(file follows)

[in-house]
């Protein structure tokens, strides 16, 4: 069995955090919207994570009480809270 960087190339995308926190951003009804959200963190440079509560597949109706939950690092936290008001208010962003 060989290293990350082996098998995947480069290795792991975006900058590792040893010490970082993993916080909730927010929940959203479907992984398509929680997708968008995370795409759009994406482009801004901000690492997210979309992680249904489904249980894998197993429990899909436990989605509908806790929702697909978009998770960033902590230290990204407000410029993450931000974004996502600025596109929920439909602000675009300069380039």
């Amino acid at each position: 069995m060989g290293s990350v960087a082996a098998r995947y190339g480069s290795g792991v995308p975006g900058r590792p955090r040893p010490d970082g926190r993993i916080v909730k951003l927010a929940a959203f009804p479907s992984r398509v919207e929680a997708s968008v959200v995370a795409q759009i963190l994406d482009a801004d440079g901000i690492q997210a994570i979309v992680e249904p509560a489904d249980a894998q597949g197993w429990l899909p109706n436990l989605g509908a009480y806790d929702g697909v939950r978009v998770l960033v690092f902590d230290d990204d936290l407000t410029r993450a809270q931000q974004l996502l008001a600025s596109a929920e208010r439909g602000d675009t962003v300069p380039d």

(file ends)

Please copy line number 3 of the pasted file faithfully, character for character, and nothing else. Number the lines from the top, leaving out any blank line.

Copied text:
């Amino acid at each position: 069995m060989g290293s990350v960087a082996a098998r995947y190339g480069s290795g792991v995308p975006g900058r590792p955090r040893p010490d970082g926190r993993i916080v909730k951003l927010a929940a959203f009804p479907s992984r398509v919207e929680a997708s968008v959200v995370a795409q759009i963190l994406d482009a801004d440079g901000i690492q997210a994570i979309v992680e249904p509560a489904d249980a894998q597949g197993w429990l899909p109706n436990l989605g509908a009480y806790d929702g697909v939950r978009v998770l960033v690092f902590d230290d990204d936290l407000t410029r993450a809270q931000q974004l996502l008001a600025s596109a929920e208010r439909g602000d675009t962003v300069p380039d």